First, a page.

Cavaliers face elimination as Knicks are beating them at their own game
In the team's first playoff series in five years, and the first in 25 years without LeBron James, the defensive-minded Cleveland Cavaliers have been beat up and outrebounded by the seemingly stronger New York Knicks.
Cavaliers fans hoped that because the team has one of the NBA's best home records, their home-court advantage would be the difference in the usually close matchup of the fourth and fifth seeds in the first round of the playoffs.
Instead, Cleveland split their home games and lost both games in New York to fall behind 3-1 in the best-of-seven playoff series.
While some criticism of head coach J.B. Bickerstaff is warranted, said Ideastream Public Media's sports commentator Terry Pluto, the physical difference between the two teams has been the most obvious reason for the Cavs struggles.
"They were going to be a good defensive team, they were going to get loose balls, long rebounds. And the eye test tells you, if you're kind of a hardcore basketball fan, that's where the series has been being won by New York and lost by Cleveland," said Pluto.
Knicks guard Jalen Brunson has caused a lot of problems for Cleveland with his hot shooting, but Pluto believes the body type of other players is also playing a role.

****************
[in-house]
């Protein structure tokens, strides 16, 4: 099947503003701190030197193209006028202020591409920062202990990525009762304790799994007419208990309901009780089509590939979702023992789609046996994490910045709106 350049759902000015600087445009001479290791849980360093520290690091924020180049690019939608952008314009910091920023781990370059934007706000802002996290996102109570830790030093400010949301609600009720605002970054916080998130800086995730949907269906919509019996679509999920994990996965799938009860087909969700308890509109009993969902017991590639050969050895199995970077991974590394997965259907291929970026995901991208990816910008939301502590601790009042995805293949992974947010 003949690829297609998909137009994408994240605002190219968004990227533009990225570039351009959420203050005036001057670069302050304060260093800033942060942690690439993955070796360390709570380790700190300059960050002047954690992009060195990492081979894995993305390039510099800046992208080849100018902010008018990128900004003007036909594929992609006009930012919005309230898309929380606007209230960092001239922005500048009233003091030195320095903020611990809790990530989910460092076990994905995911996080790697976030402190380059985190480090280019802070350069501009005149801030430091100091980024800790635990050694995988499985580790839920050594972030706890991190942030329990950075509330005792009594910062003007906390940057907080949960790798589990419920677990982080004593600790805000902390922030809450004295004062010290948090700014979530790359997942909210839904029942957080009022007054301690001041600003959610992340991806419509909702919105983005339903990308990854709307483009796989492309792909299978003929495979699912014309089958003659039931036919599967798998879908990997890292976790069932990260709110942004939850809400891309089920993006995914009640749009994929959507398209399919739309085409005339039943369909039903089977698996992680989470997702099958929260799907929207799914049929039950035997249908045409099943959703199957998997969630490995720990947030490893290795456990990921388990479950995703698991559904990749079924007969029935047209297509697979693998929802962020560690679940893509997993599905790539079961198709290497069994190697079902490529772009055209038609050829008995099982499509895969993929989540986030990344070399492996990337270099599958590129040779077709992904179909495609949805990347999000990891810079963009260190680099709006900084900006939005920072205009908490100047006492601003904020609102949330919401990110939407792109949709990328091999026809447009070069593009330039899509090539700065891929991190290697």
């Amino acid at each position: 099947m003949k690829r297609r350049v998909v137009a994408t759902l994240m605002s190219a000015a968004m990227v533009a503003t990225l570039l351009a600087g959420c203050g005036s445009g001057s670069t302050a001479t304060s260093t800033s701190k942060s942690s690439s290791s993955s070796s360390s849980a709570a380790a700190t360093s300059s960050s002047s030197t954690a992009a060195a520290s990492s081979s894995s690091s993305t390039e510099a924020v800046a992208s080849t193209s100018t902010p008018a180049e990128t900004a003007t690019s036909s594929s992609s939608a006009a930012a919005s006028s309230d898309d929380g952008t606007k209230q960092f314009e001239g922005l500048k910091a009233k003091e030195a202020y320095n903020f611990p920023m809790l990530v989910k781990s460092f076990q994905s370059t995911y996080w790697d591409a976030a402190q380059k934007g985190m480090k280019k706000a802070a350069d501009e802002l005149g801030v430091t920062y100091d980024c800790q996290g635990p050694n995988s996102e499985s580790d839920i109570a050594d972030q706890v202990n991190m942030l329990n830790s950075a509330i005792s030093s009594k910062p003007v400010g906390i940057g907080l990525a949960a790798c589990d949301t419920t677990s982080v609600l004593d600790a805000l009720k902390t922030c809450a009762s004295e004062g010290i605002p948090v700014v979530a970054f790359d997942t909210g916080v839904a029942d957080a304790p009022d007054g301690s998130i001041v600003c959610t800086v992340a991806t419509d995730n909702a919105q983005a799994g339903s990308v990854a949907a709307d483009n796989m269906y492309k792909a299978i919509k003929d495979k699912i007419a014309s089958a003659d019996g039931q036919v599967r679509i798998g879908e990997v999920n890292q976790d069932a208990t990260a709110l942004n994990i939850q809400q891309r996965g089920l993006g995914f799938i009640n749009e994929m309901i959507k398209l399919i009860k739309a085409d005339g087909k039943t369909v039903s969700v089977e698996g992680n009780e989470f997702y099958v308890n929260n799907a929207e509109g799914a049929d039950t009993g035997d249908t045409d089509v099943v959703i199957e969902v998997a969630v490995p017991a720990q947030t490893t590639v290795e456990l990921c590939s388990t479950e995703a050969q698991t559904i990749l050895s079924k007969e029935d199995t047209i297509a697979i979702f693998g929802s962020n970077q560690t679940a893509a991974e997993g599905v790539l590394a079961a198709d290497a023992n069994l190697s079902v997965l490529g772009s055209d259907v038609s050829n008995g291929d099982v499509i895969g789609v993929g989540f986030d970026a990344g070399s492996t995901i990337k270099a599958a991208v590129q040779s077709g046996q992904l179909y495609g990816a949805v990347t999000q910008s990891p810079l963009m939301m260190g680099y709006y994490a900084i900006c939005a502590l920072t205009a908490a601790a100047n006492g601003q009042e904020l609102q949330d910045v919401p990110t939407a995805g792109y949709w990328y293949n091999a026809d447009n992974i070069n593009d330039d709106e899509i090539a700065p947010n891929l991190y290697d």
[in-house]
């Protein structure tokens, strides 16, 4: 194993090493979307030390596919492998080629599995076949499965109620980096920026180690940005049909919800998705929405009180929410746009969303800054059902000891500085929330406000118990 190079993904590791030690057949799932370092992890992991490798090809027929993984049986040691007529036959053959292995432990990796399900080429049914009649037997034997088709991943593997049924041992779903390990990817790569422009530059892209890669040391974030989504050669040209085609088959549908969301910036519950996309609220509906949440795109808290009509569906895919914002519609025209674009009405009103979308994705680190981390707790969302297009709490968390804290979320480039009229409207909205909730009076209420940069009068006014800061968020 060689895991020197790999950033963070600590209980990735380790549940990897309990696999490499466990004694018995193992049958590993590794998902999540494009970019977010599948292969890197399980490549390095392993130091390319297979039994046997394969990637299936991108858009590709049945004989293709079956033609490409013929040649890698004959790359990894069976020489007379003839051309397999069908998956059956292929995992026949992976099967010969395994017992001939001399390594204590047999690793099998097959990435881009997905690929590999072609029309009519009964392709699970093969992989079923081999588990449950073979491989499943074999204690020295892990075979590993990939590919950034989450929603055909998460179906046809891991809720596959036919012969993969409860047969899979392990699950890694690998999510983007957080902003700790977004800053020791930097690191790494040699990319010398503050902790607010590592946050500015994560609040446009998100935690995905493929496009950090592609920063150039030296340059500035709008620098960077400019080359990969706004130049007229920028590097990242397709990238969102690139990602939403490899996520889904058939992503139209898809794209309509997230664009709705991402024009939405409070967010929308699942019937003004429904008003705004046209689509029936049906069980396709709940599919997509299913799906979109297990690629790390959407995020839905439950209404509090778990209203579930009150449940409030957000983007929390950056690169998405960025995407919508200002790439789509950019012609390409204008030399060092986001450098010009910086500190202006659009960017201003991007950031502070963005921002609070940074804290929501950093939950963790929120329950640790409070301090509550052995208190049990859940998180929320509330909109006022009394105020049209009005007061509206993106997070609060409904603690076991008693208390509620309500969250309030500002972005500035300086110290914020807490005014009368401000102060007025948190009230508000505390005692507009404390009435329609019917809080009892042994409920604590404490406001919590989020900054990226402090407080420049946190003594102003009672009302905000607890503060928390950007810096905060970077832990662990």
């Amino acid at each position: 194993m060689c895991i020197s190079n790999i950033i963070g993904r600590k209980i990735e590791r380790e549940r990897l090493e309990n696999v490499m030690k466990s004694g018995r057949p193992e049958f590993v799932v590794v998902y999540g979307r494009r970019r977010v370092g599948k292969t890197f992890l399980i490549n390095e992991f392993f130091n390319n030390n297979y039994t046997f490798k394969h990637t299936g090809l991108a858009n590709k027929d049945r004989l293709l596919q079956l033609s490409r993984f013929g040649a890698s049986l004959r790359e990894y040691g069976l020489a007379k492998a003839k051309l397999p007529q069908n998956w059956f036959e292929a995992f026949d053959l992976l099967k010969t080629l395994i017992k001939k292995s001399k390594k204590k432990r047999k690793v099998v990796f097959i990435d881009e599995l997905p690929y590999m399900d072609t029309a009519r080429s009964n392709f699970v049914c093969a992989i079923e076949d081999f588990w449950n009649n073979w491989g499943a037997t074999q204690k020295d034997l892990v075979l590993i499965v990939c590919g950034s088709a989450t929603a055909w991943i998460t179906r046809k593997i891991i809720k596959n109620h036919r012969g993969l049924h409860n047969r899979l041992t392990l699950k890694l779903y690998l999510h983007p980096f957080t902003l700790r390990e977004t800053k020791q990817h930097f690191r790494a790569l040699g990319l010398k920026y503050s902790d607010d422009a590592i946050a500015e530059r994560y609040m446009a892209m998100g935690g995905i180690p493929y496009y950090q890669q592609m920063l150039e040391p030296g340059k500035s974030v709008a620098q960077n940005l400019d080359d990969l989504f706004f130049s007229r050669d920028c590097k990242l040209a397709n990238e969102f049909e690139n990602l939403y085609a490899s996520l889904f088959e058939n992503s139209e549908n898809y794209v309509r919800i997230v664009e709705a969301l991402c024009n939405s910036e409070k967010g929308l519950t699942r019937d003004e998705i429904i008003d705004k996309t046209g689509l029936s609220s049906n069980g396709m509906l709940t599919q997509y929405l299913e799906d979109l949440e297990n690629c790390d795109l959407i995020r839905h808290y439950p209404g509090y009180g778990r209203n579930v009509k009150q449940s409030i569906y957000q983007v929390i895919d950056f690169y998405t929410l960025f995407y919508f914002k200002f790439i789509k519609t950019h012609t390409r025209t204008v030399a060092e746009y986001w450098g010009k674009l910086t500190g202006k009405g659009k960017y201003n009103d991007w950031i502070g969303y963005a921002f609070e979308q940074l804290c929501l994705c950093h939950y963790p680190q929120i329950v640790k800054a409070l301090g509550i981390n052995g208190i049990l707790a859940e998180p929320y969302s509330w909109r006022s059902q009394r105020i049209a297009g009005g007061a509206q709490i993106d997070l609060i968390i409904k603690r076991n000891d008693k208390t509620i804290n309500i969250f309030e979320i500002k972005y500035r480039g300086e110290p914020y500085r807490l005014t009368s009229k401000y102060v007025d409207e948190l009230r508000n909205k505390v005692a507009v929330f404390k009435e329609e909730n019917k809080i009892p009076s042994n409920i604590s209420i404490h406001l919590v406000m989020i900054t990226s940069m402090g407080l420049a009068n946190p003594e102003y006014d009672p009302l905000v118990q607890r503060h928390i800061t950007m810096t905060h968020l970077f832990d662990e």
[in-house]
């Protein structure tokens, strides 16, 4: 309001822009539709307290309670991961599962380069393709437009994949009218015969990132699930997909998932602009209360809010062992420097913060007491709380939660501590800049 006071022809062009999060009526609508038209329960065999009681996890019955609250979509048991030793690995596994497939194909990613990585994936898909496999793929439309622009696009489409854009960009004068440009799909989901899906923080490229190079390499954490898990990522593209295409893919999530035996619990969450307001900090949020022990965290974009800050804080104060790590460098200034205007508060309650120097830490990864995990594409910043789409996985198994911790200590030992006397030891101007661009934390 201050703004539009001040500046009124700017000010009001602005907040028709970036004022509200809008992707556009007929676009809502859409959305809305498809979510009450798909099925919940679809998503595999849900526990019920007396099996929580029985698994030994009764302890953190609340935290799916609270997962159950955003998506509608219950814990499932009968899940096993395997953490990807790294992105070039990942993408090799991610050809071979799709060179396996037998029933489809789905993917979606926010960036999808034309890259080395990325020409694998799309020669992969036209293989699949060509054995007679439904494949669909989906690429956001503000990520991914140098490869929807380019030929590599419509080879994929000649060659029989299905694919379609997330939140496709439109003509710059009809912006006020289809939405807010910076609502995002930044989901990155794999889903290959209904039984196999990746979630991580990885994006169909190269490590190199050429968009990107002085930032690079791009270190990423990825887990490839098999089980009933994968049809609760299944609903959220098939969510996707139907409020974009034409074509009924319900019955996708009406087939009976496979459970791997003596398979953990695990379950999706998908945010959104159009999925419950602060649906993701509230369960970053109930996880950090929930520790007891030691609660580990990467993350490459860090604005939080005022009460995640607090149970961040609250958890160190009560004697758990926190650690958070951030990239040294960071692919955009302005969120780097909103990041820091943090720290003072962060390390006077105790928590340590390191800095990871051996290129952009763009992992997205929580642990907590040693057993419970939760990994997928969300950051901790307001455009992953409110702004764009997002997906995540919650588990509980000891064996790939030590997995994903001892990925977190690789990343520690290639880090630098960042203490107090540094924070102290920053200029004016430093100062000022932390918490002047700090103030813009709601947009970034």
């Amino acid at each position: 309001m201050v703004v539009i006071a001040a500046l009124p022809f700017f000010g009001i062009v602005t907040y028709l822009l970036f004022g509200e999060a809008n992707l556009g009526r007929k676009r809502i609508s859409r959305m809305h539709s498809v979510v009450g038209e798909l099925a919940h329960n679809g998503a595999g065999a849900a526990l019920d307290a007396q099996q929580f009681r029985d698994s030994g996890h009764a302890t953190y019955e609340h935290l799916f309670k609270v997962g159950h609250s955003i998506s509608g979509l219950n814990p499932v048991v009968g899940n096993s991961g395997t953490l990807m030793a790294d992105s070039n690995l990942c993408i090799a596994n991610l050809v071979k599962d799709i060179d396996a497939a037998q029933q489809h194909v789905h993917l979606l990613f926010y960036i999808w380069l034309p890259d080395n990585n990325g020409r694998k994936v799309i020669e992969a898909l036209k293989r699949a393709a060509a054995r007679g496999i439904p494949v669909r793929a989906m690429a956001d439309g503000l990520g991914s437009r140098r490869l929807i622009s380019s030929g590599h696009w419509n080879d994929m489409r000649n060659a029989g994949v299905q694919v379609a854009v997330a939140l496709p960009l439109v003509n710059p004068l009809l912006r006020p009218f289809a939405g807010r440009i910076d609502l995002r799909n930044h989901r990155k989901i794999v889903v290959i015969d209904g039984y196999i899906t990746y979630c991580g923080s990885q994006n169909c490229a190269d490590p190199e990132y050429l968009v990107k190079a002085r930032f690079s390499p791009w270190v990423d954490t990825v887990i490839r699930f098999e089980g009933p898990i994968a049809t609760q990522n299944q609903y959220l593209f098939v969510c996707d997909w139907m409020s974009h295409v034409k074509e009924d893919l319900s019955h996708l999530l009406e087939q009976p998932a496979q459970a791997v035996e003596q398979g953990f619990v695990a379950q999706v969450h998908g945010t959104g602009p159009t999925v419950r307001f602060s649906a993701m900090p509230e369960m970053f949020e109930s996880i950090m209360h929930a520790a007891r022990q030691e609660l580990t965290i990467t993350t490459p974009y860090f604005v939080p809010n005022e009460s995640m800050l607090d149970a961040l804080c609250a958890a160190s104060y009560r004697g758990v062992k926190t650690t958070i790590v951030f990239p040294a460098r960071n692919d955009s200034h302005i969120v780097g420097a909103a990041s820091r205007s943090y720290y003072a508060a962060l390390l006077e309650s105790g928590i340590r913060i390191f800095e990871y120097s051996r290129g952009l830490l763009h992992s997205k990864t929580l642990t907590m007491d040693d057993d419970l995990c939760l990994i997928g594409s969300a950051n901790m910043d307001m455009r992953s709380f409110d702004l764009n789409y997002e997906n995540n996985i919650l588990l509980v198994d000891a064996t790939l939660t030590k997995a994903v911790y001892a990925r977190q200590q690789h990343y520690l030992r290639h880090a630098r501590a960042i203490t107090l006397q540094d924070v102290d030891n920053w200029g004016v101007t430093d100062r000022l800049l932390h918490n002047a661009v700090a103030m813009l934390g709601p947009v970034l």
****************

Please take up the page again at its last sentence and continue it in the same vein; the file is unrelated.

"When you look at the Cavs big men, Evan Mobley and Jarrett Allen, they are skinny. And the Knicks are just more physical. They throw you around," he said. "When they lost to New York on Sunday, (Allen) played 37 minutes, he had four rebounds. This is a guy that's averaging ten rebounds a game."
Cavs All-Star Donovan Mitchell struggled in Game 4 with just 11 points and six turnovers, following the blowout loss to New York in Game 3.
"He became timid," Pluto said. "In Game 4 in New York, when the Cavs were coming back and he played in the fourth quarter, and in fact the whole game, you know, he scored 11 points, he went to the foul line once."
Pluto said Mitchell needs to be more aggressive and use his strength to get to the free throw line, where Mitchell shoots 80 percent. Seeing the ball go through the net on a foul shot might actually help his overall shooting, Pluto said.
Despite the struggles and being outworked by the Knicks, Pluto said the future is bright for Bickerstaff and the Cavs.
"I think they would be out of their mind to fire J.B. Bickerstaff," Pluto said. "When you talk about a drama-free culture, a team that in the regular season won 51 games and did lead the NBA in defense, with a starting lineup that's 26 years and under, I would tell you 80 percent of the NBA teams, franchises would love to have that future right now."